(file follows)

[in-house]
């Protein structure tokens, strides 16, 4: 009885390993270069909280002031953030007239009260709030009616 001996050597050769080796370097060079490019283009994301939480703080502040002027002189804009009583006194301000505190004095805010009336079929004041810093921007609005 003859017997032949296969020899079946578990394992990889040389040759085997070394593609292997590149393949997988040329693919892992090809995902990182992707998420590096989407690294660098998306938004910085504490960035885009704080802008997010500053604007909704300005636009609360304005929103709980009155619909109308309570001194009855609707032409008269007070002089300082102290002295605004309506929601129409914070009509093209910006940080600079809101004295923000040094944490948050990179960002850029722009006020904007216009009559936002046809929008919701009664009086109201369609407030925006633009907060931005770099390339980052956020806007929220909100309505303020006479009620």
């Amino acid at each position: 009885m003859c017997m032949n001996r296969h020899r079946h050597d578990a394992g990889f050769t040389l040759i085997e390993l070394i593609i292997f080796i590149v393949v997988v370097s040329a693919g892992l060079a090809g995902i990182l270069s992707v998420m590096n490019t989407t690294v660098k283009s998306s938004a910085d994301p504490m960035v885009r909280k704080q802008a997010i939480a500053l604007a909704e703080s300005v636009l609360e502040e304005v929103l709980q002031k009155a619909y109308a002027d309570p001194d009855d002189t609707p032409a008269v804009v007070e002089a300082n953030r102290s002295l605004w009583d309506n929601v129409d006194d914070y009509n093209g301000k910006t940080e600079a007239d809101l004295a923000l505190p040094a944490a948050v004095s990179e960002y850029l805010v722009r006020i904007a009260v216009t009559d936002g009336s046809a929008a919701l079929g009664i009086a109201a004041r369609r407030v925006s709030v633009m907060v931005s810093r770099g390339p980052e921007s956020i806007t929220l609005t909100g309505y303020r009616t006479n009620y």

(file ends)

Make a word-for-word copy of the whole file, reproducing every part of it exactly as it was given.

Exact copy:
[in-house]
């Protein structure tokens, strides 16, 4: 009885390993270069909280002031953030007239009260709030009616 001996050597050769080796370097060079490019283009994301939480703080502040002027002189804009009583006194301000505190004095805010009336079929004041810093921007609005 003859017997032949296969020899079946578990394992990889040389040759085997070394593609292997590149393949997988040329693919892992090809995902990182992707998420590096989407690294660098998306938004910085504490960035885009704080802008997010500053604007909704300005636009609360304005929103709980009155619909109308309570001194009855609707032409008269007070002089300082102290002295605004309506929601129409914070009509093209910006940080600079809101004295923000040094944490948050990179960002850029722009006020904007216009009559936002046809929008919701009664009086109201369609407030925006633009907060931005770099390339980052956020806007929220909100309505303020006479009620």
């Amino acid at each position: 009885m003859c017997m032949n001996r296969h020899r079946h050597d578990a394992g990889f050769t040389l040759i085997e390993l070394i593609i292997f080796i590149v393949v997988v370097s040329a693919g892992l060079a090809g995902i990182l270069s992707v998420m590096n490019t989407t690294v660098k283009s998306s938004a910085d994301p504490m960035v885009r909280k704080q802008a997010i939480a500053l604007a909704e703080s300005v636009l609360e502040e304005v929103l709980q002031k009155a619909y109308a002027d309570p001194d009855d002189t609707p032409a008269v804009v007070e002089a300082n953030r102290s002295l605004w009583d309506n929601v129409d006194d914070y009509n093209g301000k910006t940080e600079a007239d809101l004295a923000l505190p040094a944490a948050v004095s990179e960002y850029l805010v722009r006020i904007a009260v216009t009559d936002g009336s046809a929008a919701l079929g009664i009086a109201a004041r369609r407030v925006s709030v633009m907060v931005s810093r770099g390339p980052e921007s956020i806007t929220l609005t909100g309505y303020r009616t006479n009620y």